Three people dead, 144 hurt, some severely, at the Boston Marathon. No, not again.
We should be getting good at this, at finding ways to contend with violence in which thoroughly innocent people suffer sudden death or ever-changed lives. By now, we have a wide variety of perpetrators with plenty of different motives – international terrorists, domestic terrorists, toxic misfits, disgruntled workers, people who wage their own private wars. We believe that we can recognize some of them and prevent their acts. About others, we have no clue.
And we have a wide variety of victims, people just like us, and like our children. Caught in a moment so normal, so routine, that we can’t even imagine that something would go wrong.
Sitting in front of the original news reports I fought my own battle. Sick, sicker when I learned that one of the dead was an eight year-old boy there just to see his father run in the race, I needed to turn off the TV, but I needed to leave it on more, in a kind of vigil. To witness their suffering seemed the least I could do. And maybe the most I could do.
To our credit, we still can’t believe it when something like this happens. We haven’t come to expect such events – we are still horrified. We still search for ways to take it in.
In September 2001, my mother lived in the Alzheimer’s unit of a nursing home. As we sat in the day room, I debated whether to tell her about the attacks in New York. Across the room, a TV played and replayed video of the buildings going down, but her attention no longer wandered to such things. She would only know if I told her. Confident that if she was still her old self, she would be riveted, and aware that if I did tell her, she would pretty quickly forget, I went ahead. To keep it a secret seemed wrong.
“Mom,” I said. “Something really bad happened in New York. Some people flew airplanes into the World Trade Center and many people died.”
“Well, that’s terrible,” she said. “Why would they do that?”
“They aren’t sure yet.”
She sat quietly for a moment, and then said,” Well I’ll tell you one thing – anyone who would do that must have been very hurt themselves.”
Classic Mom, compassionate to the core. I struggled with what to say back, but as I watched, her face relaxed and our conversation evaporated. She asked if I knew where her lost hairbrush was.
It was a relief at the time, and is a relief that she is no longer here, witnessing all the things that have happened since, that would have forced her to update her understanding. The rest of us are left to process our disbelief, anger and hurt, and our relief that it wasn’t us and our children and our city, this time at least.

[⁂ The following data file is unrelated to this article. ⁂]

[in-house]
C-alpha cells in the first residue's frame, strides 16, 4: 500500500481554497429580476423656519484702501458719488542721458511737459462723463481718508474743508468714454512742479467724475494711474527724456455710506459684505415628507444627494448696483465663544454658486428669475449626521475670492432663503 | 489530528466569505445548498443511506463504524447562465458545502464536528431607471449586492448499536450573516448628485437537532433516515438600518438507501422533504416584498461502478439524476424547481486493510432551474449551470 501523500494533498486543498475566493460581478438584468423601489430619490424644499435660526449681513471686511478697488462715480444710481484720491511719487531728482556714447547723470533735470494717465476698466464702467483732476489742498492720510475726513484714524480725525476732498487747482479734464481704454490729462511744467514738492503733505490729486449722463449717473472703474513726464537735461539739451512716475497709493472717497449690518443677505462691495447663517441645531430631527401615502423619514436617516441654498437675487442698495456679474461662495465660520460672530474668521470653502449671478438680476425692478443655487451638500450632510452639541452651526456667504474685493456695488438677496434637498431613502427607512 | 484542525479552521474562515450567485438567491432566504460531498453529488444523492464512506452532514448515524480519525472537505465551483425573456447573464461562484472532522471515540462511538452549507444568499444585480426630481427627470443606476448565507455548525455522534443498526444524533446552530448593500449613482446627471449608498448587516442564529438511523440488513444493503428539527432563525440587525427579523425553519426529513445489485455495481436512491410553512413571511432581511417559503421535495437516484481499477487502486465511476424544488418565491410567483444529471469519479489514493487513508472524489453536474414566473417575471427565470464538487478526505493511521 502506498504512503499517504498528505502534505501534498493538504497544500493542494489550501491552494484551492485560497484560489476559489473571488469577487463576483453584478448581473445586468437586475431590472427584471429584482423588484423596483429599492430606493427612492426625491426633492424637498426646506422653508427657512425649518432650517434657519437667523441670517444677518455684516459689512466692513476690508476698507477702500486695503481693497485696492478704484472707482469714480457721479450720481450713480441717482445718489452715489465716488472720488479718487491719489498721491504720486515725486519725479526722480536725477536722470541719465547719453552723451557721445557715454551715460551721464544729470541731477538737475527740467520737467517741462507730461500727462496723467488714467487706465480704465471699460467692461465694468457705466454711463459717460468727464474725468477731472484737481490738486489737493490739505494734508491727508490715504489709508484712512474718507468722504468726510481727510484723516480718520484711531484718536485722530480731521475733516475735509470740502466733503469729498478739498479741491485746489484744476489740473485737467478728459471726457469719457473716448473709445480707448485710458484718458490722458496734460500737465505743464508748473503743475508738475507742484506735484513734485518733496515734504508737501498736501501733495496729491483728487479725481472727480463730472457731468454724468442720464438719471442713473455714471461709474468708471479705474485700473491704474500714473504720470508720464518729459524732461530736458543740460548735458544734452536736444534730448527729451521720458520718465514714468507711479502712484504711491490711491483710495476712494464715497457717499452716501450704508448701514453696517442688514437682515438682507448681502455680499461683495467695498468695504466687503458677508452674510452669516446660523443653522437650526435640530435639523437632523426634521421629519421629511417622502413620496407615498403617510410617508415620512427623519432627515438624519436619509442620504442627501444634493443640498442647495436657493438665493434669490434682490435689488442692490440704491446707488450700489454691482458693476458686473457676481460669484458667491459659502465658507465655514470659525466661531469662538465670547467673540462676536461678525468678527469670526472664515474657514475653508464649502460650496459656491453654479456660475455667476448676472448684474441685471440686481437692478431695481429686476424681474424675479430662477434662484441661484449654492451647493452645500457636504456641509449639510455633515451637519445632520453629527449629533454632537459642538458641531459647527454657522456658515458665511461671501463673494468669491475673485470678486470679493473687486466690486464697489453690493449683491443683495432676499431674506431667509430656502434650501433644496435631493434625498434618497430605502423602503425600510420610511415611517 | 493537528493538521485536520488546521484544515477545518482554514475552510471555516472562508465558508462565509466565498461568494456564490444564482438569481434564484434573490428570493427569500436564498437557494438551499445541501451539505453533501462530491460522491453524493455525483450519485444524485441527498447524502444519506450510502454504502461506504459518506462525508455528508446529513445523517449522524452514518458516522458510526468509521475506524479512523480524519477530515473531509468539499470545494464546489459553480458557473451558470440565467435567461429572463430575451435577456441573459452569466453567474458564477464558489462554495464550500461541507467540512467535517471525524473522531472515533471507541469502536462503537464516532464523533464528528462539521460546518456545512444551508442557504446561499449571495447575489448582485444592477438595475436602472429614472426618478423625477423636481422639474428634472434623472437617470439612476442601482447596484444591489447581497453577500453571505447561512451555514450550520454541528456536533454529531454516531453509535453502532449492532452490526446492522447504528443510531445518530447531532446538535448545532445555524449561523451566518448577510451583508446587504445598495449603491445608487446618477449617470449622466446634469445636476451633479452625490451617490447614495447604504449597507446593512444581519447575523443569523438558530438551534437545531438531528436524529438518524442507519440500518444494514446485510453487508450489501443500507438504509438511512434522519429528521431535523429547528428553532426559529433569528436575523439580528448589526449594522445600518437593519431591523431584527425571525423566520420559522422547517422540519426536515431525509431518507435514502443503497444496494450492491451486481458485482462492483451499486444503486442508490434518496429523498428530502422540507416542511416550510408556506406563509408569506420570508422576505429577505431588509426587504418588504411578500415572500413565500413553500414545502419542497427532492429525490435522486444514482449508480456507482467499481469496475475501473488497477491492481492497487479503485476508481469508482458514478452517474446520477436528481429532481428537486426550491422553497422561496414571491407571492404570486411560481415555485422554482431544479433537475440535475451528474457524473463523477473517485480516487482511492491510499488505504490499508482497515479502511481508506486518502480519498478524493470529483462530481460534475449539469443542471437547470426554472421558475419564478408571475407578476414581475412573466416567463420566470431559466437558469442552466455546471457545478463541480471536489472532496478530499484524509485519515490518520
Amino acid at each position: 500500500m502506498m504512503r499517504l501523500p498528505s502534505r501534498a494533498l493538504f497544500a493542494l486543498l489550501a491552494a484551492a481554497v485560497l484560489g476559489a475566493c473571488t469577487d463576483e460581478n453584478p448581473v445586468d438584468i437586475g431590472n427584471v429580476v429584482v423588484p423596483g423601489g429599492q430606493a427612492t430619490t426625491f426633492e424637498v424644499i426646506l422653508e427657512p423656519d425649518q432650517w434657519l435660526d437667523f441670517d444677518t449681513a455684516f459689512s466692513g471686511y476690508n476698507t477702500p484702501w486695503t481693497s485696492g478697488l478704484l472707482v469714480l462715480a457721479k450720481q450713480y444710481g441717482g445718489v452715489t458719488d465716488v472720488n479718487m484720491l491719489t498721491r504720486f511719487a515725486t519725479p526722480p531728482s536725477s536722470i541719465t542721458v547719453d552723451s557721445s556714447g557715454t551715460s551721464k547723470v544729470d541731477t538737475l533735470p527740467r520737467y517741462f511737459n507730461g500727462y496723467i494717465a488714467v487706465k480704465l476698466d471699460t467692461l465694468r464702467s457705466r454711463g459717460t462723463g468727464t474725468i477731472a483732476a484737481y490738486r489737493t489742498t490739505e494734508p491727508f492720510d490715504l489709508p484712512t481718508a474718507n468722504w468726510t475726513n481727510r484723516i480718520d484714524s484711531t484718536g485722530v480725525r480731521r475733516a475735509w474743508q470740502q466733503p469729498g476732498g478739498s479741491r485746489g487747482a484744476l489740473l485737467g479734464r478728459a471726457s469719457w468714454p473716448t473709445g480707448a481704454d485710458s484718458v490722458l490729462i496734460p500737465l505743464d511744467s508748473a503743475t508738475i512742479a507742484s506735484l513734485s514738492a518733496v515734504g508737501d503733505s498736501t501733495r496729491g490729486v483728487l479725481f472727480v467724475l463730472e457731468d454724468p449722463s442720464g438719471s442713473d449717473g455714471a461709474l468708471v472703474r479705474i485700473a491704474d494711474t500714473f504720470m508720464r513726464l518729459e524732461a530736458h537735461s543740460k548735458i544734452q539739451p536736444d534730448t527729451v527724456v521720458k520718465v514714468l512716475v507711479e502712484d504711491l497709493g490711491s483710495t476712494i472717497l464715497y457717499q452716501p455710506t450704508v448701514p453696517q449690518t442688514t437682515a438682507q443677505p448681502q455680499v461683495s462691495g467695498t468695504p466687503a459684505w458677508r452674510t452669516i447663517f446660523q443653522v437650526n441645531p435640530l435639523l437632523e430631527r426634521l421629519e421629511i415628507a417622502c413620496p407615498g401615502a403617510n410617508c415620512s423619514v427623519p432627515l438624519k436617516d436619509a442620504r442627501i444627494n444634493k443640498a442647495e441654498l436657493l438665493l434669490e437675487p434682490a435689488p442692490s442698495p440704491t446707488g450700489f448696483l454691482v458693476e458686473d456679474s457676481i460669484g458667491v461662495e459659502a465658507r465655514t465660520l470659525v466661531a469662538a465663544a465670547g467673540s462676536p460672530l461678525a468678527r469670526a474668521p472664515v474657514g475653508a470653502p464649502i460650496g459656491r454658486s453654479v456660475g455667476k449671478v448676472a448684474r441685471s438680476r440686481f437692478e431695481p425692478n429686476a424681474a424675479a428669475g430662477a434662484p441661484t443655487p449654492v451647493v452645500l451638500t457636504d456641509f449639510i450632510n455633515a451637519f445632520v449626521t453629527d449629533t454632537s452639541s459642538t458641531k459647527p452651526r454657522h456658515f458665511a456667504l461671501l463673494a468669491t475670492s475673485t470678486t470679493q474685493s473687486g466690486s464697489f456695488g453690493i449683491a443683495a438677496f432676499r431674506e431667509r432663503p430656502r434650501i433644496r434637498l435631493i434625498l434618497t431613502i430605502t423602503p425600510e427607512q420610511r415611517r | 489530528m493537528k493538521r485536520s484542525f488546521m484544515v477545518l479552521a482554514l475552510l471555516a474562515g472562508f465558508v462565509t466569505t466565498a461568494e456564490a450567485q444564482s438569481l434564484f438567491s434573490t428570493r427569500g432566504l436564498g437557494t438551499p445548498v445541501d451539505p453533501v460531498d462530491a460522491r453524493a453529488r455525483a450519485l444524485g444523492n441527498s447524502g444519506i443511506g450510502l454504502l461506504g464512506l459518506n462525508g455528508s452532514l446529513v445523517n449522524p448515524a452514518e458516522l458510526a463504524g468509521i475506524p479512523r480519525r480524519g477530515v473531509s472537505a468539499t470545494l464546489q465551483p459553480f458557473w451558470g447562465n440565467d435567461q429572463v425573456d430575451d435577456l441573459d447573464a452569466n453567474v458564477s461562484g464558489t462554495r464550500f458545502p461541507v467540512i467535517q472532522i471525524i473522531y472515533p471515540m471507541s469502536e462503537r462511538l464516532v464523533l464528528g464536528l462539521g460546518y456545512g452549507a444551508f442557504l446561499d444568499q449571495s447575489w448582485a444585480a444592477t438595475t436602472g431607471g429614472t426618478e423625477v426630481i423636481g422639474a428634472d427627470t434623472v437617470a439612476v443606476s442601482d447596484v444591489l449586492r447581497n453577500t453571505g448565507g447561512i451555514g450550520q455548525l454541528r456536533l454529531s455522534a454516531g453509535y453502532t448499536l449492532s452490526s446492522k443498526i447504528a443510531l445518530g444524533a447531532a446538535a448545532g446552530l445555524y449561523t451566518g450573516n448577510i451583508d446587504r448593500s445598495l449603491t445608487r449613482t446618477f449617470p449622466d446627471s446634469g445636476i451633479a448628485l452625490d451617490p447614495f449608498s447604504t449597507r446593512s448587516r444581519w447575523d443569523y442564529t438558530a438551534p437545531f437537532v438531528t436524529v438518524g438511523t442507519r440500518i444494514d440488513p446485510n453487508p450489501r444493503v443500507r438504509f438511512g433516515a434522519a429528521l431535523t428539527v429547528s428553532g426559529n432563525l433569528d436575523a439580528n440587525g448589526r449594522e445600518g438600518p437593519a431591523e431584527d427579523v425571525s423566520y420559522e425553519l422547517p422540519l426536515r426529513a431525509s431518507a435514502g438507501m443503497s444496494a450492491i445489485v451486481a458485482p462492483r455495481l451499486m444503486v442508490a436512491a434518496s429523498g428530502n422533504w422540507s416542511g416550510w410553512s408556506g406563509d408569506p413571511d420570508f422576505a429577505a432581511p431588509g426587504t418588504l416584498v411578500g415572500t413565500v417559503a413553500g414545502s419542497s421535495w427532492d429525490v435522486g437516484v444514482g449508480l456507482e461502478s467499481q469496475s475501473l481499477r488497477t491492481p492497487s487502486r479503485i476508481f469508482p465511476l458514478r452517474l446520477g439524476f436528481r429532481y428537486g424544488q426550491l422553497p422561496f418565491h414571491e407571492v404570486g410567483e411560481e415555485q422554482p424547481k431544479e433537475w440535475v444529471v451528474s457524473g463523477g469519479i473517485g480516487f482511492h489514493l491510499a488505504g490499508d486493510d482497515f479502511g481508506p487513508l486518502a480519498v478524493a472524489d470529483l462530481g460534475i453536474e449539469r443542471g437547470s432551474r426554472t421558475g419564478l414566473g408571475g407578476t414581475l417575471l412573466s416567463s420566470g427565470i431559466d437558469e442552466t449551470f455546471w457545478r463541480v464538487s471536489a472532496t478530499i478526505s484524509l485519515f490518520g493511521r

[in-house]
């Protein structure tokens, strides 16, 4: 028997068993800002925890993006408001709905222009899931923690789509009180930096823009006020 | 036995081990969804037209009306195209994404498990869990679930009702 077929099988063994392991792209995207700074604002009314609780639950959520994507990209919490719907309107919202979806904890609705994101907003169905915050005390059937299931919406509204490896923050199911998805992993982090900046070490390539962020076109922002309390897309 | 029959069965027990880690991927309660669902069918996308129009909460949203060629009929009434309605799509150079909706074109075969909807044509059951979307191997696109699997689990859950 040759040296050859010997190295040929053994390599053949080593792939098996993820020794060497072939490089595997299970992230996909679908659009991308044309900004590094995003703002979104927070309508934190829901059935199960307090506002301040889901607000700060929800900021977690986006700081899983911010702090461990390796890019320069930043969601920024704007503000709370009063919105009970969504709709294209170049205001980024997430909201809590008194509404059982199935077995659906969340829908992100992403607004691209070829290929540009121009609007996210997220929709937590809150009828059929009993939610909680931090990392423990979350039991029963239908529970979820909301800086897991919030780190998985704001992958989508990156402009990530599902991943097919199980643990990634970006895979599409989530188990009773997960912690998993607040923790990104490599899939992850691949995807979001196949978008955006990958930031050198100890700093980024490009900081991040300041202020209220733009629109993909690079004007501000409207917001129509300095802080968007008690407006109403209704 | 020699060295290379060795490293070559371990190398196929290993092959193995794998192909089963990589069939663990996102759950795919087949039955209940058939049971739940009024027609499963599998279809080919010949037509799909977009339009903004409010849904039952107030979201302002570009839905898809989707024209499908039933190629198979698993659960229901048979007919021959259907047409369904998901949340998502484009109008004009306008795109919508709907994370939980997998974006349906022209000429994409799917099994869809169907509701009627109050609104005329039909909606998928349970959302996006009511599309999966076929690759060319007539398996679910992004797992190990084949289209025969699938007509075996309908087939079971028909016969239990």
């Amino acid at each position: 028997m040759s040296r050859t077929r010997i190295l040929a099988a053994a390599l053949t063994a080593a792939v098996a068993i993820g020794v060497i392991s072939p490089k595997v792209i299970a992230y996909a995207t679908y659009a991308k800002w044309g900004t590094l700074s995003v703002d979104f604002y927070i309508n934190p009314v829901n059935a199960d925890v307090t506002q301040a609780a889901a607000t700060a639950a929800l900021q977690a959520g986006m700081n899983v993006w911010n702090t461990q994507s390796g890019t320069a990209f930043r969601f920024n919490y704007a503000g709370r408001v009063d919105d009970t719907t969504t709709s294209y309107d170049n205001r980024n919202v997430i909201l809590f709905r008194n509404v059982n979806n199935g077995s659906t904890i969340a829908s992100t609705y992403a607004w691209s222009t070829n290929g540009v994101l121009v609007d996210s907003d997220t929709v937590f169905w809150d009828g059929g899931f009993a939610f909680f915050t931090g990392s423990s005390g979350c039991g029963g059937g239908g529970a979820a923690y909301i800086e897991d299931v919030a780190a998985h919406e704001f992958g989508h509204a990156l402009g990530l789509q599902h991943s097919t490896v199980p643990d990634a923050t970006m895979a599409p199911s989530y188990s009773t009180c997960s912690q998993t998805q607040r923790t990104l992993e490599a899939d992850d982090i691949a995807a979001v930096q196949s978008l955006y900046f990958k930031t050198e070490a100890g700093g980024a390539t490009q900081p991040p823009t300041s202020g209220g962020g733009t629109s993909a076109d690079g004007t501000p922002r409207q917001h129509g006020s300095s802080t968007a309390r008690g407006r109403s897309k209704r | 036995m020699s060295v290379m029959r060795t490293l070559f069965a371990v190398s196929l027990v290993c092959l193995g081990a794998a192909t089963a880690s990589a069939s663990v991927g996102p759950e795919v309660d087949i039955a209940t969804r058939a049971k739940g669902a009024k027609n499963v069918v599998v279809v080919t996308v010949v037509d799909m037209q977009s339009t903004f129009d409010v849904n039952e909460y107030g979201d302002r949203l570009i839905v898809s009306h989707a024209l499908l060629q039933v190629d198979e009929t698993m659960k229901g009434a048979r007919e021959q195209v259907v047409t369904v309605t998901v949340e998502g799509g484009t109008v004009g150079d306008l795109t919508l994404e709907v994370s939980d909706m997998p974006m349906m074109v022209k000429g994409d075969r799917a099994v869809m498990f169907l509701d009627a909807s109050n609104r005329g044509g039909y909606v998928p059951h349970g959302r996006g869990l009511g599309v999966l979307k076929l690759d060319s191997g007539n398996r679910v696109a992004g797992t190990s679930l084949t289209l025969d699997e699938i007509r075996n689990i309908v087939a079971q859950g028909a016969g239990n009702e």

What can we tell ourselves?
There is still just a tiny chance that we personally will be hurt in such an event.
We can’t control the danger that others try to inflict.
We can’t prevent every attack, though we will continue to try.
We can control how we respond, however.
It does no good to cultivate hatred . It makes any situation worse.
We can respond by doing all the things proposed since the Sandy Hook school shooting – gun control, mental health risk assessments with teeth, and more, none of which will be enough. (My piece about Sandy Hook http://www.chicagonow.com/mscrankypants/2012/12/sandy-hook-school-shooting-what-can-we-do/ summarizes some of the others.)
We can talk to our children with reassurance but without empty promises:
Yes, there are some people who want to hurt other people.
Mostly, they fail, but sometimes they succeed.
There are many more people who don’t want to hurt anyone, and don’t want to see other people hurt.
We are that kind of people.
There is a quote from Fred Rogers, Mr. Rogers, traveling around the internet today, that might help:
When I was a boy and I would see scary things on the news, my mother would say to me, “Look for the helpers. You will always find people who are helping.”
To this day, especially in time of “disaster,” I remember my mother’s words, and I am always comforted by realizing that there are still so many helpers – so many caring people in this world.
As parents, may we find the words to tell our children something that will help them – that when something like this happens, we have choices. Instead of fear, we can find courage. Instead of hate, we can help. And we should never get used to this.